When I left the army I did various jobs; I first went to work in a shop in Aberdeen because there were no jobs near my home. Times were hard. After a while a new distillery was built nearer home so I went to work there. I started off as a boilerman, helping to maintain all the works to keep it running. Then I became a stillman which was the second-best job in the distillery.
One morning I was working alongside a manager who thought he was God’s gift, if you know what I mean and was very difficult to work with. I collected my bag and handed my notice in! In the light of my subsequent discovery I realised it wasn’t my best decision. He’d not been very well and got out of his sick bed at 3am to come around and ask me to stay on. I didn’t drink and he said he could depend on me to do the work, without being drunk, but I stuck with my decision.
You can see where I scratched my name on the chanter
Some weeks later, around Easter time my cousin visited from Edinburgh. He worked as a cooper and assured me there were jobs to be had in Edinburgh. So, I returned with him and got a job at the famous Crawford’s Biscuit Factory.
From there I was encouraged to go to London when a chap I met said, “Go down to London, you just have to step across the road and you’ll get another job.” So, with that comment ringing in my ears, I thought ‘let’s go to London’. My two brothers came with me. One didn’t like it at all and went straight home. The other settled into life down South, got married and moved to Horsham. This was in 1961. He married in 1962. Two to three years afterwards I met my wife Margaret a beautiful English girl and we got married and moved down here to Alfold in 1966, the World Cup year, and we’ve lived in Alfold ever since. We moved into our present house in 1969, and been in it for 50 years. We have two sons, five granddaughters and a great grandson. I’m now coming up to 84.
Fort George main entrance and drawbridge
My first local job was at the concrete workshop in Cranleigh, which was called Sydney Hill. I left there after a while and worked at the Rudgwick Brickyard for 23 years. I still continued piping, at weddings, birthday parties and New Year do’s, (though never any funerals). I once played at seven consecutive Burn’s Suppers in one year. Along with other pipers, I would go down to Brighton on breaks to play pipes with the British Caledonian Pipe band. Some members of BCA travelled all around the world, I only went with them once, to Holland though. I preferred to be nearer home with my wife and family.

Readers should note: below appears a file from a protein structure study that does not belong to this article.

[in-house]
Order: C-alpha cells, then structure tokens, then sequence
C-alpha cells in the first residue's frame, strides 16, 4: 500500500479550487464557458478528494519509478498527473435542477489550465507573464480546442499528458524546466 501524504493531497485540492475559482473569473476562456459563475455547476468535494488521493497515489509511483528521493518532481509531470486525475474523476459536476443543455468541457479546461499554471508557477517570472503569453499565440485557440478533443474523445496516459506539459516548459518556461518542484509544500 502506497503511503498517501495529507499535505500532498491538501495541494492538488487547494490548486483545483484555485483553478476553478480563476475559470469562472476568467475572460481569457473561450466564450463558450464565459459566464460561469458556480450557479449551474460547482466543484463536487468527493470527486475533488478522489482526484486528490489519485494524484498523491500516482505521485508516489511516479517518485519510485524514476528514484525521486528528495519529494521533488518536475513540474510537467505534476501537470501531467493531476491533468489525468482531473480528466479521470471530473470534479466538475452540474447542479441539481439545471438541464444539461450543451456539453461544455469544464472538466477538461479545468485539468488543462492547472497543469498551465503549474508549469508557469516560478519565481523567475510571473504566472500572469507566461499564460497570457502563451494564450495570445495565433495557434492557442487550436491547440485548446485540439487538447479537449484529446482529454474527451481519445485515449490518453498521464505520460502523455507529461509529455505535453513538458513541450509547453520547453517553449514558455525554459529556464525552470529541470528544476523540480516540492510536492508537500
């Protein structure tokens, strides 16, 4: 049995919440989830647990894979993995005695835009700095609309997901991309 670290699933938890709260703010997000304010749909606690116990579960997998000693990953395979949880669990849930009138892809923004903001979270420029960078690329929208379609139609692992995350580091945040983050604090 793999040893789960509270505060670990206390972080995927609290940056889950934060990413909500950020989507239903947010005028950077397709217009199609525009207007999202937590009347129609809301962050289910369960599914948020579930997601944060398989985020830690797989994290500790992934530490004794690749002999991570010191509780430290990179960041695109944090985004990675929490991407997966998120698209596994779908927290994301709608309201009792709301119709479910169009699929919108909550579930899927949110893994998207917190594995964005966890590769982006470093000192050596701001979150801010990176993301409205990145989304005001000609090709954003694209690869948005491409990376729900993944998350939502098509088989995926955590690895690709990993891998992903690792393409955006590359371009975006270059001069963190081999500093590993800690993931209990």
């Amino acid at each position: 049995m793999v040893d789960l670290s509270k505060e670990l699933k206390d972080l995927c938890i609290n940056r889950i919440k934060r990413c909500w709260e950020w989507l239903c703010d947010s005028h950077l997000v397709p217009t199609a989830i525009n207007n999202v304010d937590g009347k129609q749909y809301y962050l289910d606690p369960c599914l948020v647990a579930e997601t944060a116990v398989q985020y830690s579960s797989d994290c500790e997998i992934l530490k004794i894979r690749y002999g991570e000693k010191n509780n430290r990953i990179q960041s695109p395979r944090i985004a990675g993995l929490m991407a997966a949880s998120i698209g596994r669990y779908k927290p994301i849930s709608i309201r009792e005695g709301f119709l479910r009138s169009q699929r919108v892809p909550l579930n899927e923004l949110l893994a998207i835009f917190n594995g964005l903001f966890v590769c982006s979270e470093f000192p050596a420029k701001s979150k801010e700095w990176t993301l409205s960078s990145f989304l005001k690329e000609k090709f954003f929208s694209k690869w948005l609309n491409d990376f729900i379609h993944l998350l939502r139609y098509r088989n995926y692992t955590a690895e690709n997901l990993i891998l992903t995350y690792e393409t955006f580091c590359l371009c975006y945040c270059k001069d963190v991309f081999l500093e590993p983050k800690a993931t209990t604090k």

I just loved playing the pipes and would come home from work, have a quick shower, tune up the pipes and travel up to London to play until midnight, before returning home. I’d only have a few hours’ sleep, then get up and go to work. It was a busy life but I really enjoyed it.
Fort George from the air
My wife was very supportive of me doing this, she knew how much it meant to me. She came along when we played at carnivals or garden centres. We used to enter competitions as well. I had a full-time job and these events were all extra to my hours of work. We’d get a bit of cash for our services, though I never did it for money, it was a pleasure and I would often play for free.
When I was in the army, we only played the pipes at safer places. We played them up in the Yemen Mountains. I always said as soon as I got out the pipes, everyone would settle down.
I do hear people complaining about the noise bag pipes make. I was playing in a nice posh hotel in Kent once, and this gentleman came up to me and said “That’s enough of that blinking noise.” I replied “Thank you very much, but just listen for a while.” He came back an hour later after giving me more air time and said, “You’re on to something there mate.”
Troops on parade at Fort George
Along with my father, my uncle Tommy also learnt to play the pipes. Unfortunately, he was killed by a German sniper during the 2nd World War in 1940, on the 7th June, two days before my 4th birthday. He was wounded and must’ve tried to escape, but the sniper spotted him. My grandparents and my whole family tried to find where he was buried, which was miles away from where it took place. I was shown photos of him and decided I wanted to be a piper.
Even now when I see a piper, I approach them and have a chat, it’s very moving and inspirational.
One of my proudest moments was being a Guard of Honour for Field Marshall Montgomery, that was one of the highlights of my life, and we played during the General’s salute. There was another time when he came to visit us, he congratulated me as I had bought a brand-new set of pipes which he spotted.
Left to right, me, my uncle Tommy, Dad and my uncle Willie, all Photoshopped together in the one picture
I was the only piper who had bought a new set of bag pipes for the event. Unfortunately, I had to stop playing about 23 years ago when I developed Lymphoma and my lungs gave out. With the first chemotherapy treatment my doctor got it under control, he caught it just in time.
Throughout my life the bag pipes are the only instrument I’ve wanted to play. I play for everyone to hear. I love to teach others how to play, and have taught a few people but not many have kept it going. I taught my nephew, who won the under 16’s competition in Epsom. I taught another boy, Peter Ferguson, who won the under 16’s the following year and also the under 16’s competition up in Scotland, so I must have taught them well.